When Lina Khan took over as chair of the Federal Trade Commission last year, she described her vision for the agency as “shap[ing] the distribution of power and opportunity across our economy.” Based on the FTC’s most recent move to impose a national data privacy regime, it seems the agency doesn’t intend for its powers to be constrained by Congress or the Supreme Court.
The U.S. Chamber has advocated for years for a clear and truly national privacy framework that protects all Americans’ data equally and provides well-defined rules of the road to all companies and organizations. However, Congress, not unelected bureaucrats, must decide how new data privacy rules should be crafted.
For starters, Congress, which is currently debating a national data privacy bill, has never given the FTC the authority to broadly regulate how businesses collect, use, share, advertise, analyze or secure data. This is exactly why no prior FTC chair — Republican or Democratic — has tried to pursue such expansive regulations.
In fact, the chair wrote in her statement of support that “[i]f Congress passes strong federal privacy legislation … then the Commission would be able to reassess,” thus acknowledging that Congress has not authorized this kind of sweeping regulation. When the FTC has acted before in limited areas such as children’s online privacy and data security for financial institutions it was because Congress specifically authorized the FTC to do so.
Perhaps Khan thinks that the authority of the FTC to impose a national data privacy and security regulation is a gray area, subject to interpretation. Such a belief, however, flies in the face of a recent 6-3 Supreme Court decision in West Virginia v. EPA that made clear that absent a clear delegation of authority by Congress, regulatory agencies do not have the power on their own to write policy on “major questions” of vast economic and political significance. It is hard to think of a policy area with broader or greater economic impact than the regulation of personal data.
What harm could come from the FTC attempting to regulate data privacy? One of the things we have learned from data privacy debates in Congress and now multiple state legislatures is that there are significant trade-offs involved and real risks of unintended consequences.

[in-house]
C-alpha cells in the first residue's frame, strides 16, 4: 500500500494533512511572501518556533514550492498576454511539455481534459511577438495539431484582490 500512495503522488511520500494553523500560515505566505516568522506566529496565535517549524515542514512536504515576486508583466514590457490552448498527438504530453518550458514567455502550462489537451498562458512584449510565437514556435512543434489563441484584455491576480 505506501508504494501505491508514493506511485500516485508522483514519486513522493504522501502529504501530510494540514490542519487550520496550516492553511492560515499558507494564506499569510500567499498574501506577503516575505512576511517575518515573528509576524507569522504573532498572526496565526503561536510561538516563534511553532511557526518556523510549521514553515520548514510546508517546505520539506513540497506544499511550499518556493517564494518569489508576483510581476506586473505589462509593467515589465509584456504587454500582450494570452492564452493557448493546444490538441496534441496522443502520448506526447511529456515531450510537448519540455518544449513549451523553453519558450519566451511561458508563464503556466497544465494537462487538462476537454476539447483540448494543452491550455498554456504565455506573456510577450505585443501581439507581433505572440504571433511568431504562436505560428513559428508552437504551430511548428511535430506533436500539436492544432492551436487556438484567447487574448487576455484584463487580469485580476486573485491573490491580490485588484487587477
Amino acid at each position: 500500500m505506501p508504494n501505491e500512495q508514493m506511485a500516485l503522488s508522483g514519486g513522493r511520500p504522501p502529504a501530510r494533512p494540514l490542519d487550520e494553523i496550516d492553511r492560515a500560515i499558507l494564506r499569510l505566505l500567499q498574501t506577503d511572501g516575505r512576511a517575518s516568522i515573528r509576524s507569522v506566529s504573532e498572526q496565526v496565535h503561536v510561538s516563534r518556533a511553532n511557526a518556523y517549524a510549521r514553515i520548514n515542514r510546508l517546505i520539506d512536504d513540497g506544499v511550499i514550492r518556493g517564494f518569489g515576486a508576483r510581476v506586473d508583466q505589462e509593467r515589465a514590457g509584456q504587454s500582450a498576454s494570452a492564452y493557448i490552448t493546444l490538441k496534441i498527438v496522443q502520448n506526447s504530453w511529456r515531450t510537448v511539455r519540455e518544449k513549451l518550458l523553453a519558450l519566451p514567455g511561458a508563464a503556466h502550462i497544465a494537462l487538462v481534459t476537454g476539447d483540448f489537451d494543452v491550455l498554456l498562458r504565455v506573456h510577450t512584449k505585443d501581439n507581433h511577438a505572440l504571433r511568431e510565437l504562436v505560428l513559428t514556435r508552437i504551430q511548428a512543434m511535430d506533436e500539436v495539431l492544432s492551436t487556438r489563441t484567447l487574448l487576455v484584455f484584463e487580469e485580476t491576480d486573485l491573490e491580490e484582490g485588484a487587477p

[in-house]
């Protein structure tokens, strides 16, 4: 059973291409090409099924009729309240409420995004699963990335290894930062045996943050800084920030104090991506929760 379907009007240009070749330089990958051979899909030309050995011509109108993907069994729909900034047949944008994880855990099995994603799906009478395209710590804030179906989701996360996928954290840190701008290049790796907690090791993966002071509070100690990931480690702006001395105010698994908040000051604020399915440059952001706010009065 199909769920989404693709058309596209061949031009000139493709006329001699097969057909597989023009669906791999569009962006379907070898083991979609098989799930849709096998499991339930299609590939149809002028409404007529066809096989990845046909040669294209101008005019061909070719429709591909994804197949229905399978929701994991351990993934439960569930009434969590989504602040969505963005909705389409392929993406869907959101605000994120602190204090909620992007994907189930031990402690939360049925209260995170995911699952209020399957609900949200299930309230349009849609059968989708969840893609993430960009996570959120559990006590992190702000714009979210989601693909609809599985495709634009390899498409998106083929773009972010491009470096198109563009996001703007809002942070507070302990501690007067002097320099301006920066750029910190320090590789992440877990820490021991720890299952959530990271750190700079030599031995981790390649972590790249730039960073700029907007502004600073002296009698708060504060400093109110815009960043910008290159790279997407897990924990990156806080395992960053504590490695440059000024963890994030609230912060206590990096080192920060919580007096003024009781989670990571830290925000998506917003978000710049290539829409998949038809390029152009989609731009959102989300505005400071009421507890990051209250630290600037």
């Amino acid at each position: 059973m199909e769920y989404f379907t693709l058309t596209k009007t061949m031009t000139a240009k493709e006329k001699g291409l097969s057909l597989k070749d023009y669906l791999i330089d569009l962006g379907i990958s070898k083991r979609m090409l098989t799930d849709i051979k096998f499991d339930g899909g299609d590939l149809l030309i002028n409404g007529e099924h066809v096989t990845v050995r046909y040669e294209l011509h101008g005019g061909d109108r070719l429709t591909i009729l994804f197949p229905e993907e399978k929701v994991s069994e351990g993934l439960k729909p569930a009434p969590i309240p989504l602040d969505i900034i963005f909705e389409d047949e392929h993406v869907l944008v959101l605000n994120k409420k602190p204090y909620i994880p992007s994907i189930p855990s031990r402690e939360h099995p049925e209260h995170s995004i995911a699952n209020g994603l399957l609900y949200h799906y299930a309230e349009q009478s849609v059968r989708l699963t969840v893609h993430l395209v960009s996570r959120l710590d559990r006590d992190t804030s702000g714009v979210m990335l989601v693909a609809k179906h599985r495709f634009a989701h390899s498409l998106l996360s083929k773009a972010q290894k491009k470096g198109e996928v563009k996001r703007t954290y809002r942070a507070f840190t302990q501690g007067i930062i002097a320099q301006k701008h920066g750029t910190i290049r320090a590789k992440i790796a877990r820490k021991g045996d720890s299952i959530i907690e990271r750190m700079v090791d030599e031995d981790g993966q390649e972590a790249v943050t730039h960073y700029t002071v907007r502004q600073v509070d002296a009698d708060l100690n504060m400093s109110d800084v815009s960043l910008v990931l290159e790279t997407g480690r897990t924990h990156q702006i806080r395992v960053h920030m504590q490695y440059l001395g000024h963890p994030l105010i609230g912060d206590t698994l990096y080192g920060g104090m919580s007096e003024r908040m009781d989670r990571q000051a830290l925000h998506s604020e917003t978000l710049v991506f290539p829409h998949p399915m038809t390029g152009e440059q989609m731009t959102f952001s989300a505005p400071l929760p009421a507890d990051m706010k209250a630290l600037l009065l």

Most Americans today enjoy the benefits of customer loyalty programs, earning discounts or other rewards based on their shopping history. These programs rely on the use of consumer data. When California passed its original data privacy bill, the anti-discrimination provisions essentially outlawed loyalty programs. The legislature has had to revisit the issue, but legal uncertainty remains.
Regulations intended to hit big businesses often boomerang on small businesses. According to a new study by the U.S. Chamber, 80 percent of small businesses that use technology believe that limiting their access to data, as the FTC could potentially do, would harm their business operations. Nearly that same number said that technology platforms enable them to compete with larger companies. And these are the same small businesses that contribute almost $17 trillion to the U.S. economy each year.
In the proposed privacy rulemaking, the FTC also considers whether it should limit the use of targeted advertising, a practice that three-quarters of Americans say they prefer. The commission even acknowledges that the shift away from targeted advertising would “have notable collateral consequences for companies that have come to rely on third-party advertising.”
It isn’t just the complicated trade-offs the FTC is ill-equipped to resolve. Absent specific direction by Congress, any regulatory effort is certain to be challenged in court. Years of litigation will create more uncertainty for consumers and businesses alike. And of course, any regulation written by one administration can be rewritten by the next one.
FTC Commissioner Noah Phillips in a dissenting statement got it right when he noted that all this rulemaking would accomplish is to “recast the Commission as a legislature, with virtually limitless rulemaking authority where personal data are concerned.”
The commission should think twice before attempting to remake the American economy without the approval of the people’s representatives in Congress. And if they don’t, the chamber will see them in court.
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